This is still experimental, so I may make some changes going forward, including switching to an approach that lightens some parts of the image and darkens others.  While enhanced relief works with printing, it reverts to standard shading for KMZ exports.  Still, I'd rather get it out there and get feedback than tinker away privately until it's perfect.

Wednesday, February 25, 2015

Dude, where's my UI?

CalTopo just gained a redesigned user interface.  Normally I hate invasive UI rewrites, and I'm sure this one won't please everyone.  However, over time it's become apparent that CalTopo's previous long-standing UI had too many obscure and confusing features.  It was painful watching people struggle with the same issues over and over, and while I may not have solved all of them, I felt that I had to at least try.

The most obvious change is a transition to pull-down menus across the top of the screen, grouping features from the left bar, top right and context menu into a single location:

Some of the context menu options proved particularly hard for people to find, like view from here and terrain analysis,.  While they still exist in the context menu, they've also been pushed out to a Measure pulldown menu:

Layer selection is largely unchanged, but has been moved into a more obvious standalone control that mimics the de facto standard look for a number of programs these days:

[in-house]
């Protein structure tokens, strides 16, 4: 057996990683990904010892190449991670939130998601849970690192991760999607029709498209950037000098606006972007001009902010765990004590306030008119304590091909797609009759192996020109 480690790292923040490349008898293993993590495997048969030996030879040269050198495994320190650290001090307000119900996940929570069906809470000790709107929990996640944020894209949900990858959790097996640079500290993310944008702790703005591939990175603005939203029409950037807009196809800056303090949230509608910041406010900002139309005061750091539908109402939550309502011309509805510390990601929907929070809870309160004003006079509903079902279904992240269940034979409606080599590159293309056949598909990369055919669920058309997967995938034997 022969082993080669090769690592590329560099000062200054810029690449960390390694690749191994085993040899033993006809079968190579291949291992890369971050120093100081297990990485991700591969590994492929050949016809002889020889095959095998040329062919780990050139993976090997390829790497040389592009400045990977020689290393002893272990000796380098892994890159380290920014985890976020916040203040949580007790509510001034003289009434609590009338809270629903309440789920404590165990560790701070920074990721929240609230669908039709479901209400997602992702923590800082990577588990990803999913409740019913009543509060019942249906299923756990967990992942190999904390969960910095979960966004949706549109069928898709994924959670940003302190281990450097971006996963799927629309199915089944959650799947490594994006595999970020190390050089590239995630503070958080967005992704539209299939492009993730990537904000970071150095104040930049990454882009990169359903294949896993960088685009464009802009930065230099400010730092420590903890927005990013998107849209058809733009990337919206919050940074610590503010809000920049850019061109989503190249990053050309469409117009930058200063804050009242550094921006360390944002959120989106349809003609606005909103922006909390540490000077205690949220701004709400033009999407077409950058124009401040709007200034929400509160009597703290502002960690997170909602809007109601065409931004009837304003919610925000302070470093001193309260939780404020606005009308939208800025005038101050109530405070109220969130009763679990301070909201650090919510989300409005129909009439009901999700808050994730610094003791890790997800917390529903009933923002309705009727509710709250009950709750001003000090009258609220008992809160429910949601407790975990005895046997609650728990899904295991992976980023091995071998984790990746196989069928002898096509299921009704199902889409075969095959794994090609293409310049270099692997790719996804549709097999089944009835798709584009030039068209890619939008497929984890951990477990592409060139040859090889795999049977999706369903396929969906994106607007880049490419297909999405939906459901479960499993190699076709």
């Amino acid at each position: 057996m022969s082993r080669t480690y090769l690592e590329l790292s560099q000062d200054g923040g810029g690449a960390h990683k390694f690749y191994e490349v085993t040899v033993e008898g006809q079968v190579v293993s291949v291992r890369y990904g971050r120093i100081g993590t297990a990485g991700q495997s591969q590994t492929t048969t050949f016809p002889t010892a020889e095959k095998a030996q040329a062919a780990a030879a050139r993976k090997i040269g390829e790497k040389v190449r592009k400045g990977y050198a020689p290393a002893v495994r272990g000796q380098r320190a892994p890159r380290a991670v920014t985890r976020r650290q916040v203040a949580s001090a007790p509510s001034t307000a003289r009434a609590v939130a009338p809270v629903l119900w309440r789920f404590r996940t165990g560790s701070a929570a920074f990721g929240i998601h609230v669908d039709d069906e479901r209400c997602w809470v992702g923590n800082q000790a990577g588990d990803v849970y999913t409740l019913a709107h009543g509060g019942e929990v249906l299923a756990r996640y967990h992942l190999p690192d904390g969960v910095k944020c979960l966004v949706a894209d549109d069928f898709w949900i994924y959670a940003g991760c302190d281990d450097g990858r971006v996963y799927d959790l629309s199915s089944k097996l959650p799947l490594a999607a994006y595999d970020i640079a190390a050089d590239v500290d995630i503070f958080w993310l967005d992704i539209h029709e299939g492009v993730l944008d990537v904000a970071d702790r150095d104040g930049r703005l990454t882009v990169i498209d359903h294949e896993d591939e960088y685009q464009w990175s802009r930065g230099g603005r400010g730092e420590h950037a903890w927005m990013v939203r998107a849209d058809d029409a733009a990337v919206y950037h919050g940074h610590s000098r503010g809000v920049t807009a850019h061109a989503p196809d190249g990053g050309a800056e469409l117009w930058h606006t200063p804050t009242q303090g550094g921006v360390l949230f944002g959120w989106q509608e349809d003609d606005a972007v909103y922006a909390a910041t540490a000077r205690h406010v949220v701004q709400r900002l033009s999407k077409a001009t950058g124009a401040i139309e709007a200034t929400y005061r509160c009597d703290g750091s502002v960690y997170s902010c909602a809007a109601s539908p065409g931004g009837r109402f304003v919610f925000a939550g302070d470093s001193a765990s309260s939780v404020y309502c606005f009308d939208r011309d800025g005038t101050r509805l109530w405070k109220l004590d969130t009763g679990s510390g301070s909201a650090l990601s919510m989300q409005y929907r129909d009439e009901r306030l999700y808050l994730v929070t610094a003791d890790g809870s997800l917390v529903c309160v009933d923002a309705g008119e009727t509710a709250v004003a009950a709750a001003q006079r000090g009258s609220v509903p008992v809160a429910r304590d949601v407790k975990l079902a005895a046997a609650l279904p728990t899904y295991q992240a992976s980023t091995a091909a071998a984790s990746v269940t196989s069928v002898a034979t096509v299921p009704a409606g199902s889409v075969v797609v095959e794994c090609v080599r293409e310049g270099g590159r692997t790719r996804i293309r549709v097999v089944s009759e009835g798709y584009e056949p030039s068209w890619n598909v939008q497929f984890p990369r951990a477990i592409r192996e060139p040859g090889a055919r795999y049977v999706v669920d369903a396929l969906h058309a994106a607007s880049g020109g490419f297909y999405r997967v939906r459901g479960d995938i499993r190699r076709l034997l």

Mousing over the control, layer addition and removal should look familiar:

One big change is that clicking on a marker or shape will now bring up an info window with distance (lines), coordinates (points), and several edit and analysis options.  Clicking an object in the left bar still centers the map on that object, but will also bring up the info window:

Account and map management options in the left bar have also been consolidated and should hopefully be a little more obvious.

The "Share this map" option now only gives you the URL for sharing, while "Manage this map" lets you set both general map information and read/write access for other users.  The account link leads to an updated and hopefully more straightforward one-stop account dialog.

There are numerous small changes as well - as just one example that's hard to screenshot, the new marker dialog is now accompanied by a draggable on-screen marker rather than being in a fixed location.  As you drag the marker the coordinates dialog will update, and vice versa.

While I've done my best to test the new code, I'm not delusional enough to think it's error free.  If something looks off, let me know.